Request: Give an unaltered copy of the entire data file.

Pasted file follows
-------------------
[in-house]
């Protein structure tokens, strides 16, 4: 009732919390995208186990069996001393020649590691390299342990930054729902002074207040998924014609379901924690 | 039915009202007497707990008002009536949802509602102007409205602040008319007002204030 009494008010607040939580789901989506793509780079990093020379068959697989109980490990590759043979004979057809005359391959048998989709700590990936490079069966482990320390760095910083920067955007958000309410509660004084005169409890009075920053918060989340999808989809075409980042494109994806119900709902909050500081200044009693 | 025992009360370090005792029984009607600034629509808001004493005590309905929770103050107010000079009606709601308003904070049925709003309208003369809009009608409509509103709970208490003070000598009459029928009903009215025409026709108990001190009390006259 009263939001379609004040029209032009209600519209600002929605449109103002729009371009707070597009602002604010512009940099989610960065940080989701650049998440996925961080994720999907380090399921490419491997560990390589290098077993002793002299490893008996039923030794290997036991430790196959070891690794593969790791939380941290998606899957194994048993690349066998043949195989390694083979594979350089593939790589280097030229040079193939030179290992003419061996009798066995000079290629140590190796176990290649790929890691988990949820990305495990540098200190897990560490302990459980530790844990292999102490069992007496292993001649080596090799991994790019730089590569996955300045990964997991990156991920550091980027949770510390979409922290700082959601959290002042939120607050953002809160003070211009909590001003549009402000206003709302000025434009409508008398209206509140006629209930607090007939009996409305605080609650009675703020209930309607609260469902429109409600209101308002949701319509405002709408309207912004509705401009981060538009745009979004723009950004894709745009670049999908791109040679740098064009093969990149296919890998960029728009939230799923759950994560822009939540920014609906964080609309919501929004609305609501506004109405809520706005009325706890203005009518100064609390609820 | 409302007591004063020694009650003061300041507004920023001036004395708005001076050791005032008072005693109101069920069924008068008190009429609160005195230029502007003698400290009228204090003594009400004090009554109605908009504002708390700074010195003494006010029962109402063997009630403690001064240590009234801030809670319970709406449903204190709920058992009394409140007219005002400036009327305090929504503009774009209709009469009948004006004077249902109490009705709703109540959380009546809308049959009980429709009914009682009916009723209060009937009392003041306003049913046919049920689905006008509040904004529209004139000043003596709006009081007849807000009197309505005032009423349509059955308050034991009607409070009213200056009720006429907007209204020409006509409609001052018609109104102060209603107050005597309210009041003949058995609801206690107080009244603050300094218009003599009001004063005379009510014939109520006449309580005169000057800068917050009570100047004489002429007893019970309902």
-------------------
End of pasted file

[in-house]
């Protein structure tokens, strides 16, 4: 009732919390995208186990069996001393020649590691390299342990930054729902002074207040998924014609379901924690 | 039915009202007497707990008002009536949802509602102007409205602040008319007002204030 009494008010607040939580789901989506793509780079990093020379068959697989109980490990590759043979004979057809005359391959048998989709700590990936490079069966482990320390760095910083920067955007958000309410509660004084005169409890009075920053918060989340999808989809075409980042494109994806119900709902909050500081200044009693 | 025992009360370090005792029984009607600034629509808001004493005590309905929770103050107010000079009606709601308003904070049925709003309208003369809009009608409509509103709970208490003070000598009459029928009903009215025409026709108990001190009390006259 009263939001379609004040029209032009209600519209600002929605449109103002729009371009707070597009602002604010512009940099989610960065940080989701650049998440996925961080994720999907380090399921490419491997560990390589290098077993002793002299490893008996039923030794290997036991430790196959070891690794593969790791939380941290998606899957194994048993690349066998043949195989390694083979594979350089593939790589280097030229040079193939030179290992003419061996009798066995000079290629140590190796176990290649790929890691988990949820990305495990540098200190897990560490302990459980530790844990292999102490069992007496292993001649080596090799991994790019730089590569996955300045990964997991990156991920550091980027949770510390979409922290700082959601959290002042939120607050953002809160003070211009909590001003549009402000206003709302000025434009409508008398209206509140006629209930607090007939009996409305605080609650009675703020209930309607609260469902429109409600209101308002949701319509405002709408309207912004509705401009981060538009745009979004723009950004894709745009670049999908791109040679740098064009093969990149296919890998960029728009939230799923759950994560822009939540920014609906964080609309919501929004609305609501506004109405809520706005009325706890203005009518100064609390609820 | 409302007591004063020694009650003061300041507004920023001036004395708005001076050791005032008072005693109101069920069924008068008190009429609160005195230029502007003698400290009228204090003594009400004090009554109605908009504002708390700074010195003494006010029962109402063997009630403690001064240590009234801030809670319970709406449903204190709920058992009394409140007219005002400036009327305090929504503009774009209709009469009948004006004077249902109490009705709703109540959380009546809308049959009980429709009914009682009916009723209060009937009392003041306003049913046919049920689905006008509040904004529209004139000043003596709006009081007849807000009197309505005032009423349509059955308050034991009607409070009213200056009720006429907007209204020409006509409609001052018609109104102060209603107050005597309210009041003949058995609801206690107080009244603050300094218009003599009001004063005379009510014939109520006449309580005169000057800068917050009570100047004489002429007893019970309902």